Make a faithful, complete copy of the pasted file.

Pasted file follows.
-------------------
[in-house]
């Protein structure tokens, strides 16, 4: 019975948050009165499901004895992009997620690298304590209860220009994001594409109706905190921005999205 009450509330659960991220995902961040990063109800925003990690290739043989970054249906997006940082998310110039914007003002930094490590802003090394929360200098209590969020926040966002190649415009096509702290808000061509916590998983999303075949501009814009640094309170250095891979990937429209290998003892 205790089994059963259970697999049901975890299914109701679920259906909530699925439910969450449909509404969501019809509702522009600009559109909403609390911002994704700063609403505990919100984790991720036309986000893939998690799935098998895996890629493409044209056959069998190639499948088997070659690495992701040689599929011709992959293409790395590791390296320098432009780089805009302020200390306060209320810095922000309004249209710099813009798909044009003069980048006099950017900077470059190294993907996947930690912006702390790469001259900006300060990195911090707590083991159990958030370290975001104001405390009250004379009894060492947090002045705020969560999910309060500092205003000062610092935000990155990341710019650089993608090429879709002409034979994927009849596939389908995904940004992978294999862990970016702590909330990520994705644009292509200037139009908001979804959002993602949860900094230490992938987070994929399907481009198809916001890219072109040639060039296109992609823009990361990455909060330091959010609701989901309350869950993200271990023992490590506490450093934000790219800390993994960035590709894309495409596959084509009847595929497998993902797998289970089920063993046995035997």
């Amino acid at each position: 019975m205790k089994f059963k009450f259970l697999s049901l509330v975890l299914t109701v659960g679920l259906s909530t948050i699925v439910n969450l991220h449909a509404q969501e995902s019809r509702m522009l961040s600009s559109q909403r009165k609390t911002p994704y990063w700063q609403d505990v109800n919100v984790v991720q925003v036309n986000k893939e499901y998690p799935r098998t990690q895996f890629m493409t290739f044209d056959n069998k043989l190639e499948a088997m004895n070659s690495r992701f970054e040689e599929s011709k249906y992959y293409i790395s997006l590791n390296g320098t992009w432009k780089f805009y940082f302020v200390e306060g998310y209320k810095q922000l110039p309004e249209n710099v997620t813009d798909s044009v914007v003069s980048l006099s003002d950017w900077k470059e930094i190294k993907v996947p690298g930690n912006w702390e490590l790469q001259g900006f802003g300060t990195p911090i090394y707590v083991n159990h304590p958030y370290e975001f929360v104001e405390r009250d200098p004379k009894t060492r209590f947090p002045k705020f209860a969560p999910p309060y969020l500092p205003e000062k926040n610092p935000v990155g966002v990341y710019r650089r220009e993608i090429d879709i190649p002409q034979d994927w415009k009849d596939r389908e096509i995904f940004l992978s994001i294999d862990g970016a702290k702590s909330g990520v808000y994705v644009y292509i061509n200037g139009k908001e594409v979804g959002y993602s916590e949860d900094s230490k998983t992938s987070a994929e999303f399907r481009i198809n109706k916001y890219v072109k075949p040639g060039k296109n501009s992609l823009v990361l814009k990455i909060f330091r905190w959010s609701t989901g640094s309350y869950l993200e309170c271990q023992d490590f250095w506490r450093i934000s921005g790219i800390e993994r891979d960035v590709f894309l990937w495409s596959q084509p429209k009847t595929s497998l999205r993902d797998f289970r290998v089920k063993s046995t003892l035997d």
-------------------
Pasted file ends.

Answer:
[in-house]
């Protein structure tokens, strides 16, 4: 019975948050009165499901004895992009997620690298304590209860220009994001594409109706905190921005999205 009450509330659960991220995902961040990063109800925003990690290739043989970054249906997006940082998310110039914007003002930094490590802003090394929360200098209590969020926040966002190649415009096509702290808000061509916590998983999303075949501009814009640094309170250095891979990937429209290998003892 205790089994059963259970697999049901975890299914109701679920259906909530699925439910969450449909509404969501019809509702522009600009559109909403609390911002994704700063609403505990919100984790991720036309986000893939998690799935098998895996890629493409044209056959069998190639499948088997070659690495992701040689599929011709992959293409790395590791390296320098432009780089805009302020200390306060209320810095922000309004249209710099813009798909044009003069980048006099950017900077470059190294993907996947930690912006702390790469001259900006300060990195911090707590083991159990958030370290975001104001405390009250004379009894060492947090002045705020969560999910309060500092205003000062610092935000990155990341710019650089993608090429879709002409034979994927009849596939389908995904940004992978294999862990970016702590909330990520994705644009292509200037139009908001979804959002993602949860900094230490992938987070994929399907481009198809916001890219072109040639060039296109992609823009990361990455909060330091959010609701989901309350869950993200271990023992490590506490450093934000790219800390993994960035590709894309495409596959084509009847595929497998993902797998289970089920063993046995035997």
């Amino acid at each position: 019975m205790k089994f059963k009450f259970l697999s049901l509330v975890l299914t109701v659960g679920l259906s909530t948050i699925v439910n969450l991220h449909a509404q969501e995902s019809r509702m522009l961040s600009s559109q909403r009165k609390t911002p994704y990063w700063q609403d505990v109800n919100v984790v991720q925003v036309n986000k893939e499901y998690p799935r098998t990690q895996f890629m493409t290739f044209d056959n069998k043989l190639e499948a088997m004895n070659s690495r992701f970054e040689e599929s011709k249906y992959y293409i790395s997006l590791n390296g320098t992009w432009k780089f805009y940082f302020v200390e306060g998310y209320k810095q922000l110039p309004e249209n710099v997620t813009d798909s044009v914007v003069s980048l006099s003002d950017w900077k470059e930094i190294k993907v996947p690298g930690n912006w702390e490590l790469q001259g900006f802003g300060t990195p911090i090394y707590v083991n159990h304590p958030y370290e975001f929360v104001e405390r009250d200098p004379k009894t060492r209590f947090p002045k705020f209860a969560p999910p309060y969020l500092p205003e000062k926040n610092p935000v990155g966002v990341y710019r650089r220009e993608i090429d879709i190649p002409q034979d994927w415009k009849d596939r389908e096509i995904f940004l992978s994001i294999d862990g970016a702290k702590s909330g990520v808000y994705v644009y292509i061509n200037g139009k908001e594409v979804g959002y993602s916590e949860d900094s230490k998983t992938s987070a994929e999303f399907r481009i198809n109706k916001y890219v072109k075949p040639g060039k296109n501009s992609l823009v990361l814009k990455i909060f330091r905190w959010s609701t989901g640094s309350y869950l993200e309170c271990q023992d490590f250095w506490r450093i934000s921005g790219i800390e993994r891979d960035v590709f894309l990937w495409s596959q084509p429209k009847t595929s497998l999205r993902d797998f289970r290998v089920k063993s046995t003892l035997d």